Citizens of Quebec will now be able to grow their own cannabis after the province’s Superior Court overturned a ban on home growing on Tuesday.
While the federal law allows Canadians to grow up to four cannabis plants in their home, Quebec’s own cannabis laws passed in June 2018 banned it.
Now, Quebec Superior Court Judge Manon Lavoie has ruled that the ban is unconstitutional because it infringes on federal jurisdiction on criminal matters.
This means that Quebecers can now grow up to four cannabis plants without fear of legal repercussions.
However, they may not have that luxury for long.
Lawyer Julien Fortier, who led the challenge against the ban, told CBC and the Montreal Gazette that the province has 30 days to appeal the ruling and there is a “very strong chance” it will do so. The province could ask for the ban to be in place during the appeal process.
Since the ruling was “very technical” and largely based on constitutional law — no evidence was filed — Fortier said the province could also rewrite the law to make it constitutional.
Fortier took on the case after being approached by a citizen who wished to fight the ban on behalf of the people of Quebec.
He believes that homegrown cannabis can help prevent the drug from landing in the hands of organized crime.
“The entire idea behind the legalization of cannabis was that the government wanted to remove the production of this plant from organized crime,” Fortier told the Montreal Gazette. “If you allow people to cultivate this plant themselves, that purpose would be achieved.”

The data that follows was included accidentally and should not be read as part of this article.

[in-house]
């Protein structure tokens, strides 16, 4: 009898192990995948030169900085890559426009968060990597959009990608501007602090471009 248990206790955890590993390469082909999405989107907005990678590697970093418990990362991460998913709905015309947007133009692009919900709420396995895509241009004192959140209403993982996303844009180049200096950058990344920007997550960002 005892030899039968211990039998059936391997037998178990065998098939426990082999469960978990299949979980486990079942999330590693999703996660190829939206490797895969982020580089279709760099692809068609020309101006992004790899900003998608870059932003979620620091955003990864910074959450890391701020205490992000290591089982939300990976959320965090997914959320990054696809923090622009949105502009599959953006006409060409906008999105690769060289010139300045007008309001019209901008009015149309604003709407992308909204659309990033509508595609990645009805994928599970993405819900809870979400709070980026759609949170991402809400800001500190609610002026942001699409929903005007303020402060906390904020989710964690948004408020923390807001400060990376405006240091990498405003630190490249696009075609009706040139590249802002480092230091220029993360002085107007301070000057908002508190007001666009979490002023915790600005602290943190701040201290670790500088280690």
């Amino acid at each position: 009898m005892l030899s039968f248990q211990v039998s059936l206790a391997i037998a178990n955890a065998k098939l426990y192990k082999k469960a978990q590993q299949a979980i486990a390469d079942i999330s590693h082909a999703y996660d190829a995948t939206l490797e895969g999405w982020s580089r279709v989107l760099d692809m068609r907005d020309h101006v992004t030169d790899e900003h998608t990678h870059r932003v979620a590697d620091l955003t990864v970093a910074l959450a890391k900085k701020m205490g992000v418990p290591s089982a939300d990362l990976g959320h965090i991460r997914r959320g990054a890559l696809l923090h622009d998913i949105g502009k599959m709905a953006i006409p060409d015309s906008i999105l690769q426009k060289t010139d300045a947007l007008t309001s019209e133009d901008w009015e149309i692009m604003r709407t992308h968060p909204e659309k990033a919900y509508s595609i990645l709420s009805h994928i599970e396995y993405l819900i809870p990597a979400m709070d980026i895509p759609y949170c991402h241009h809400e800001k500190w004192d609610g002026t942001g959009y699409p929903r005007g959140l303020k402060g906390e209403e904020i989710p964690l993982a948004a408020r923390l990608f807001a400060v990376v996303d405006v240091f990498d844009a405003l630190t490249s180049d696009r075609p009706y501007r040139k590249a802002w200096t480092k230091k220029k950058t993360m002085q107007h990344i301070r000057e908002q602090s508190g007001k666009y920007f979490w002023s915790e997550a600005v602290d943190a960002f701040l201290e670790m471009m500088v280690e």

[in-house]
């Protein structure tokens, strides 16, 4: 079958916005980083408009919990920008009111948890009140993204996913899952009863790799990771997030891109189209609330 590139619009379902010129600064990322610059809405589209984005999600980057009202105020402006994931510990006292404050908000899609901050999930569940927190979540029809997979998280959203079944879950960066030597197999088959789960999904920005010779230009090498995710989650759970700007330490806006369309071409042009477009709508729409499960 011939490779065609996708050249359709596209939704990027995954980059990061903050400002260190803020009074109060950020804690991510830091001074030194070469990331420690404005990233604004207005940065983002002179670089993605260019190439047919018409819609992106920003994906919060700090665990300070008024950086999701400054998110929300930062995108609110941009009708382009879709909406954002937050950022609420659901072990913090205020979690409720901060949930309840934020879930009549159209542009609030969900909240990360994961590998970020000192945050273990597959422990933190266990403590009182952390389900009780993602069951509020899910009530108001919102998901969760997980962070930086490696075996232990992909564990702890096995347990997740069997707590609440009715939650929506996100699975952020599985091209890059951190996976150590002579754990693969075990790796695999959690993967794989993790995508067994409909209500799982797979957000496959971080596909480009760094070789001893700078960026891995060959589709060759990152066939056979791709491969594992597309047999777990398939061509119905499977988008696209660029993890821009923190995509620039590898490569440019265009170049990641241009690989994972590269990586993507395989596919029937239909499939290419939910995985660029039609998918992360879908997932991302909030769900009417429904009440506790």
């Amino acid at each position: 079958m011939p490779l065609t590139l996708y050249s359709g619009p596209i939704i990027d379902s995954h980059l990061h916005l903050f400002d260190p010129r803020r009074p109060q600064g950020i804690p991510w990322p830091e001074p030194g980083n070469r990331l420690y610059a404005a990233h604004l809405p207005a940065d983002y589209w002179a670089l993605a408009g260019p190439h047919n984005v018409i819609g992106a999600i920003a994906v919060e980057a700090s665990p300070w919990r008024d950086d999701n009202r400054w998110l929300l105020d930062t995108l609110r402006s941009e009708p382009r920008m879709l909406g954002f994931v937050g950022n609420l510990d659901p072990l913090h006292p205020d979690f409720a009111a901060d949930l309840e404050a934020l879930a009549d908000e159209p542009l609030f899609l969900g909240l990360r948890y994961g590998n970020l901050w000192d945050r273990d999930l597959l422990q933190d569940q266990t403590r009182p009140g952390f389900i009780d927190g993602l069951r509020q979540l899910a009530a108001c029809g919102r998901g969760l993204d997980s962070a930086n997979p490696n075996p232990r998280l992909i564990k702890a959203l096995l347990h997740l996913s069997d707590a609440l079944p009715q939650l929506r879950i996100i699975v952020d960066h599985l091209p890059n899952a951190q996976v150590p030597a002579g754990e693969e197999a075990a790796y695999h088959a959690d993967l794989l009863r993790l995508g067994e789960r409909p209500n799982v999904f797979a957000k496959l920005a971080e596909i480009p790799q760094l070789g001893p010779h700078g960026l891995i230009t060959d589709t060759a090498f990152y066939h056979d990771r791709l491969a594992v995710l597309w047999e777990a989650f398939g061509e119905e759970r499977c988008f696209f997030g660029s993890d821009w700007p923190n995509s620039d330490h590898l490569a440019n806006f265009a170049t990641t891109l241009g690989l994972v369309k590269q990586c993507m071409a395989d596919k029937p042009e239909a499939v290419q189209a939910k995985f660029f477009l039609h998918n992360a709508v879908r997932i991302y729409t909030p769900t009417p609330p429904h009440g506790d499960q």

The ban was initially put in place to help limit consumption and access to children, according to Lucie Charlebois, the minister behind Quebec’s cannabis law. She pointed out that consumers could go to 15 legal stores in Quebec instead of growing it at home.
“Why do you want to pay a ticket instead of buying it (cannabis) at the store where we will sell that product at a competitive price?” she asked the Montreal Gazette.
While Quebec’s ban went in the face of Ottawa’s law, then-Federal Justice Minister Jody Wilson-Raybould said in June that the federal government had no plans of contesting the ban, according to the Montreal Gazette.
According to Global News, no charges had been laid in Quebec for home growing cannabis as of June, and only one charge had been laid in Manitoba, the only other province with a similar ban.
Cannabis lawyer Matt Maurer explained to Global News that the law is difficult to enforce.